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Showing posts from March, 2014

Aspie expressions - showing emotion vs feeling it

Is it true that aspies show less expression in their faces? It might be true at times, especially when you don't have to perform for the outside world, but sometimes it's just the wrong kind of expression you show the world.

When someone is expecting hearts and flowers all over my face (no, not literally), they might get a thin smile, struggling at the edges of my mouth as my ability to express myself buckles under the weight of their expectations.

When I need to show sympathy and concern, I might have a flicker over the eyes, a sense that I am thinking and feeling an emotion but not making it clear which one. The truth is that I am wanting to show sympathy but am let down by the fact your dog is salivating over my leg or the clock is skewed on the wall. Sorry. I do care, honestly.

And joy? Pure joy? That one is on a need-to-know-basis and if you aren't in the vaulted inner circle, then you don't need to know.

The real problem lies in the expected expression, as compa…

Learning life's lessons the aspie way

When babies are small, they bellow and sob because they can't speak. Toddler shave tantrums because they can't control their emotions, even when they understand what they want. Children become more adept at getting their own way, either by asking the right questions or manipulating soft-hearted grannies in the middle of the supermarket.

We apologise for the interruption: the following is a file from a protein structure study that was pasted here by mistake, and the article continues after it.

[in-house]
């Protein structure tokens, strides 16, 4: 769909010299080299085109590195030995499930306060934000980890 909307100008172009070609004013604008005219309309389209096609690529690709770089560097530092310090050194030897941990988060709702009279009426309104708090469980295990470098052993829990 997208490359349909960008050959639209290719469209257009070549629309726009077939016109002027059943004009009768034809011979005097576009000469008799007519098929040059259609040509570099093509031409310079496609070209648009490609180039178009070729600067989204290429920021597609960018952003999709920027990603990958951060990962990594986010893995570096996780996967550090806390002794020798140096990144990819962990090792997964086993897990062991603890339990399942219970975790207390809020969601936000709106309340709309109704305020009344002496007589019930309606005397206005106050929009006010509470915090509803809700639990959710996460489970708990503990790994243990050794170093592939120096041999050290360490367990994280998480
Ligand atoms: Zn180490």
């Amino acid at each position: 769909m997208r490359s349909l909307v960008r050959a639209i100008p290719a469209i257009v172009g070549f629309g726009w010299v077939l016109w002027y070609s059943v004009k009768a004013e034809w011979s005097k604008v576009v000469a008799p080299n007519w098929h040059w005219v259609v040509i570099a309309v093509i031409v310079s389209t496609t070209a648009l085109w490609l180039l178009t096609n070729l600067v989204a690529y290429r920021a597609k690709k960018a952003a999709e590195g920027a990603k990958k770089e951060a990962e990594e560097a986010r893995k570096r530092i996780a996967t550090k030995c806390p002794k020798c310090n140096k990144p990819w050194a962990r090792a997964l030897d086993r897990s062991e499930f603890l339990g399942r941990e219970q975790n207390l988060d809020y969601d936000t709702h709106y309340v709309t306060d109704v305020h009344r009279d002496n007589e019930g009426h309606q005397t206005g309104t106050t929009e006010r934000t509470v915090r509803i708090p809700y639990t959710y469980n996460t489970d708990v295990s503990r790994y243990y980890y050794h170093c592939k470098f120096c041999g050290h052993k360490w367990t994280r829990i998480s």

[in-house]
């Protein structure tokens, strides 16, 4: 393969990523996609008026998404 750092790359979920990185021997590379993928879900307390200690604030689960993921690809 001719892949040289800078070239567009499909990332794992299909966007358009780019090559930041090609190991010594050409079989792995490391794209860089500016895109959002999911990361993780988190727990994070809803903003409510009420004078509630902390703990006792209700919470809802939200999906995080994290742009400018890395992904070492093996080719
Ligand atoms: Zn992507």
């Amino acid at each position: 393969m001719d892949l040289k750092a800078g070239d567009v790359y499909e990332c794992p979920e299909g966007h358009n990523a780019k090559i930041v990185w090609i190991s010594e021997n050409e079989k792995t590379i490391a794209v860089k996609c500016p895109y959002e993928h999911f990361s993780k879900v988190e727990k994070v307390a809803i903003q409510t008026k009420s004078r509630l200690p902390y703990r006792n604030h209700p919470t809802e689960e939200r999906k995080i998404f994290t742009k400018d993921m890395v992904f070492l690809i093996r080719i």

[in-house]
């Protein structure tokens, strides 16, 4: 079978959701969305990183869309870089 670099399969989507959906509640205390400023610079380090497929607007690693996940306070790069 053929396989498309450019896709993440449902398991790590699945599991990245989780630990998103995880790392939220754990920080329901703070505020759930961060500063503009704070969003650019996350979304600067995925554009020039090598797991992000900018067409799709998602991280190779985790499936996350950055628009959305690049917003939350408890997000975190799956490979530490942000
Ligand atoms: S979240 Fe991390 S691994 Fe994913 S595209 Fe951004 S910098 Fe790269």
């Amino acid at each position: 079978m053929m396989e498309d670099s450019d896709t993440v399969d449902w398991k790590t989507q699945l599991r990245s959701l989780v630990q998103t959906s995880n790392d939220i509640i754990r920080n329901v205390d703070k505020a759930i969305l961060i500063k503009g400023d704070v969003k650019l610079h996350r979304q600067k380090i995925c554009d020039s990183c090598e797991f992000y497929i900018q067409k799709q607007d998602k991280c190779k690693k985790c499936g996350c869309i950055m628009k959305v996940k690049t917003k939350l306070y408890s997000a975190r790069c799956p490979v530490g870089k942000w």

When aspies go through all these phases, they are also learning the ways to live and be successful. They learn as much as anyone else and take in at least as much information as the next teething toddler. Life does not pass us by and we do not STOP and wait for something magical to happen to get what we need.

Aspies learn what to do the same way as any other child, by watching the people around them. Where it starts to diverge is when the little aspie has no idea why other people do something and what the end result is meant to be. If the little aspie doesn't understand the process, or the reason why one action leads to another, then they …

She's just shy

'Is this your daughter? Hello pet!'

The leering, grinning face bent down to get even closer to me, every detail picked out by the morning sunshine. We were on our way to school and my mother had met one of her friends.

I dodged back behind my mother, as far as I could go without coming out the other side. The woman looked confused for a second and she and my mother exchanged glances - the sort of look you come to recognise as people asking 'what's wrong with her?'.

'She's just shy,' my mother answered the unspoken question. I sighed in relief and hung my head. Once people knew you were shy they backed off and ignored your behaviour because shy people are timid little creatures and can be ignored without it seeming rude.

The rest of the conversation was almost pain-free. I stood behind my mother, looking out at the view over the Solway, the sparkling water promising freedom and days out and making me think of Summer when me and my Granda would go there …